Wichita in the Wall Street Journal


A Wall Street Journal article reports on Wichita, but there are a few issues with quotes from the mayor.

In an article in one of the nation’s leading newspapers, Wichita Mayor Jeff Longwell is quoted:

“We’re no longer going to play in this traditional incentive game and offering cash to companies,” said Mayor Jeff Longwell. “We think quality of life will do more.”

The article as shared on Facebook. Click to visit the post.
The article in the Wall Street Journal is The ‘Air Capital of the World’ Has a Problem: Too Few Aviation Workers. A subscription may be required to view the article.

What is wrong with what the mayor said? It’s mostly true that the city is no longer paying cash as jobs incentives, although that was never a large part of the city’s spending on incentives. What’s troubling about the mayor’s remarks is that the city has many incentives programs that are just as valuable as paying cash. The State of Kansas adds others. Here are the major programs the city and state offer that are as good as cash:

The city offers programs (IRB and EDX) in which companies escape paying property taxes, which is just as good as receiving the same amount in cash. 1

The IRB program, once bonds are authorized by the city, often allows a company to escape paying sales taxes, in some cases several million dollars. Not paying a dollar in sales tax is just as good as receiving a dollar in cash. 2

The city uses tax increment financing (TIF), in which property taxes paid by a property owner are redirected for the property owner’s benefit. So instead of paying cash for improvements, developers let their property taxes pay for these. 3

The city uses STAR bonds, in which future sales tax revenue is redirected for the benefit of a specific property owner. This lets the property owners avoid spending cash on things. 4

The city approves the formation of community improvement districts in which the taxing authority of the city is used to allow merchants to collect extra sales tax. 5

For one company, the city cut permitting fees in half. It’s estimated the company will save $85,000. That’s as good as receiving cash. 6

And if this is not enough, the city might pay your company $6,500,000 in cash to use your parking garage during the hours you don’t need it. (Never mind this parking isn’t really needed.) 2

Besides these programs, the state has programs such as PEAK, which pay cash benefits to companies. Also, the city supports applications for state and federal historic preservation tax credits. Receiving tax credits is as good as receiving cash.

Set aside the question of whether these incentive programs are necessary and effective. Then we’re left with a few questions:

Is the mayor not aware that these incentive programs are as valuable to companies as receiving cash payments?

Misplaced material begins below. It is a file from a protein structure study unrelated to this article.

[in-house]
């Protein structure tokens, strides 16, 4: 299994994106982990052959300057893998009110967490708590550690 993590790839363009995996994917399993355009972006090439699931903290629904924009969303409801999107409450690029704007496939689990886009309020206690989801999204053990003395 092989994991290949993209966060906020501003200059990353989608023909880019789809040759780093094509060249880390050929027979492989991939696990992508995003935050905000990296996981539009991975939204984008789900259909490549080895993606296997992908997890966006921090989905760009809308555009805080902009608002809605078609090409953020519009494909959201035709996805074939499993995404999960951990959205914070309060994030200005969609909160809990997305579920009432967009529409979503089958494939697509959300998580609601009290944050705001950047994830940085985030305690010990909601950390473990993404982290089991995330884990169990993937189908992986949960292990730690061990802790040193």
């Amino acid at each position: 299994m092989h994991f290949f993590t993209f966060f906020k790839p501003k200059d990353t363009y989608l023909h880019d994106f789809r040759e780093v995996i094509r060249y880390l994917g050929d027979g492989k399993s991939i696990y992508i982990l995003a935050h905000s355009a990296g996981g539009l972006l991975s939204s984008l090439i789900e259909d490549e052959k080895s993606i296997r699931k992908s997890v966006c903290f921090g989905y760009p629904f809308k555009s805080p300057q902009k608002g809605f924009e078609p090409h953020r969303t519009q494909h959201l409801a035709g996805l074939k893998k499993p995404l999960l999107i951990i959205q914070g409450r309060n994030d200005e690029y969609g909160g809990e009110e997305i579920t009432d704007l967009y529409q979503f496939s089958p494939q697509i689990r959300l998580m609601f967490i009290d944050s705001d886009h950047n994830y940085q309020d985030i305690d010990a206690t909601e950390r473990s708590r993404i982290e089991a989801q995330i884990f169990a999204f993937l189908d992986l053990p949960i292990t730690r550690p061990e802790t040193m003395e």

Or does the mayor believe that the methods by which these programs are implemented obscure the economic realities?

Or is there some other reason?

Wichita MSA employment since 2010. Click for larger.
It’s encouraging that the mayor wants to change something. Since the last recession, Wichita is falling further behind the rest of the country in job growth. 8 For the two recessions before that, Wichita was able to catch up to the rest of the country in job growth. But that isn’t happening now.

But if the mayor thinks we’re doing something other than using the equivalent of cash to lure companies to Wichita — or just to retain existing companies — he is wrong.

Trends of business activity in downtown Wichita. Click for larger.
By the way, the Journal article reports this: “Wichita, known as the ‘air capital of the world,’ is working with the industry to train thousands of new workers while sprucing up downtown in an attempt to make it a place where people want to stay — and to dissuade companies from shipping the jobs overseas.”

It’s true that a lot of money, but public and private, has been spent on downtown. The economic results, unfortunately, are not good: Since the time of increased investment, there are fewer business establishments, fewer people working downtown, and lower earnings generated in downtown Wichita. 9


  1. Weeks, Bob. Industrial revenue bonds in Kansas. Available at https://wichitaliberty.org/kansas-government/industrial-revenue-bonds-kansas/.
  2. Ibid.
  3. Weeks, Bob. Wichita TIF projects: some background. Available at https://wichitaliberty.org/wichita-government/wichita-tif-projects-background/.
  4. Weeks, Bob. STAR bonds in Kansas. Available at https://wichitaliberty.org/kansas-government/star-bonds-kansas/.
  5. Weeks, Bob. Community improvement districts in Kansas. Available at https://wichitaliberty.org/kansas-government/community-improvement-districts-kansas/.
  6. Weeks, Bob. More Cargill incentives from Wichita detailed. Available at https://wichitaliberty.org/wichita-government/cargill-incentives-from-wichita-detailed/.
  7. Ibid.
  8. Weeks, Bob. Wichita MSA employment series. Available at https://wichitaliberty.org/economics/wichita-msa-employment-series/.
  9. Weeks, Bob. Downtown Wichita business trends. Available at https://wichitaliberty.org/wichita-government/downtown-wichita-business-trends/.


2 responses to “Wichita in the Wall Street Journal”

  1. Jay Schwien

    Great article BOB. I don’t know how we, as the general public, can overcome our inept public officials as they spread these falsehoods. Do you suppose the Eagle would let you publish articles like this in the newspaper?? But its not really a newspaper is it??

    Beauty is in the “eye of the beholder”

  2. Smacktheduck

    I was called by a salesman for the Wichita Eagle a couple years ago and declined to subscribe, but thought that I would buy the paper if they published a Bob Weeks column.

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